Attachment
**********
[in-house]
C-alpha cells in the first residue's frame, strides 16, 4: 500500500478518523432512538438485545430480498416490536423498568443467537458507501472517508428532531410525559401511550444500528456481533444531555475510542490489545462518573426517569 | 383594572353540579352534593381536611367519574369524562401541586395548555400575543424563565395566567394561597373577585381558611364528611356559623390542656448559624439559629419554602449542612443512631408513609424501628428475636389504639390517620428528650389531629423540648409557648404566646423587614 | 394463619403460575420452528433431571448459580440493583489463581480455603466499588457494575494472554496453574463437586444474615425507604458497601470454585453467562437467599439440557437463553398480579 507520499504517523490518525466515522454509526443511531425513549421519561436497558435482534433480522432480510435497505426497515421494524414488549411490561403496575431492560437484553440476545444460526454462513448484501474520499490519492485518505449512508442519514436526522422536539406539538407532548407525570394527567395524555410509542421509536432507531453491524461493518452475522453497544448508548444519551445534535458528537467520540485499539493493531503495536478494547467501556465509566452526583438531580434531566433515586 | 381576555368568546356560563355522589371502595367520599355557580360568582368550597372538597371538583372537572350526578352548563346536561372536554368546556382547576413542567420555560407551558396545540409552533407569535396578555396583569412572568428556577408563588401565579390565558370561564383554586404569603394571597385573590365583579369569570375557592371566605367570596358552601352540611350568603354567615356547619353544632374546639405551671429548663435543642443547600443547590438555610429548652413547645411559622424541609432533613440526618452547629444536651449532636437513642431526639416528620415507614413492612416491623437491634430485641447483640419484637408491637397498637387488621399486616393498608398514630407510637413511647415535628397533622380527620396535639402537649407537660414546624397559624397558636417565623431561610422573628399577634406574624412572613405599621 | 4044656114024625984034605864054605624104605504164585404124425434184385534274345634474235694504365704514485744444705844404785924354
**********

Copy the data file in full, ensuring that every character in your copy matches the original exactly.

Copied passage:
[in-house]
C-alpha cells in the first residue's frame, strides 16, 4: 500500500478518523432512538438485545430480498416490536423498568443467537458507501472517508428532531410525559401511550444500528456481533444531555475510542490489545462518573426517569 | 383594572353540579352534593381536611367519574369524562401541586395548555400575543424563565395566567394561597373577585381558611364528611356559623390542656448559624439559629419554602449542612443512631408513609424501628428475636389504639390517620428528650389531629423540648409557648404566646423587614 | 394463619403460575420452528433431571448459580440493583489463581480455603466499588457494575494472554496453574463437586444474615425507604458497601470454585453467562437467599439440557437463553398480579 507520499504517523490518525466515522454509526443511531425513549421519561436497558435482534433480522432480510435497505426497515421494524414488549411490561403496575431492560437484553440476545444460526454462513448484501474520499490519492485518505449512508442519514436526522422536539406539538407532548407525570394527567395524555410509542421509536432507531453491524461493518452475522453497544448508548444519551445534535458528537467520540485499539493493531503495536478494547467501556465509566452526583438531580434531566433515586 | 381576555368568546356560563355522589371502595367520599355557580360568582368550597372538597371538583372537572350526578352548563346536561372536554368546556382547576413542567420555560407551558396545540409552533407569535396578555396583569412572568428556577408563588401565579390565558370561564383554586404569603394571597385573590365583579369569570375557592371566605367570596358552601352540611350568603354567615356547619353544632374546639405551671429548663435543642443547600443547590438555610429548652413547645411559622424541609432533613440526618452547629444536651449532636437513642431526639416528620415507614413492612416491623437491634430485641447483640419484637408491637397498637387488621399486616393498608398514630407510637413511647415535628397533622380527620396535639402537649407537660414546624397559624397558636417565623431561610422573628399577634406574624412572613405599621 | 4044656114024625984034605864054605624104605504164585404124425434184385534274345634474235694504365704514485744444705844404785924354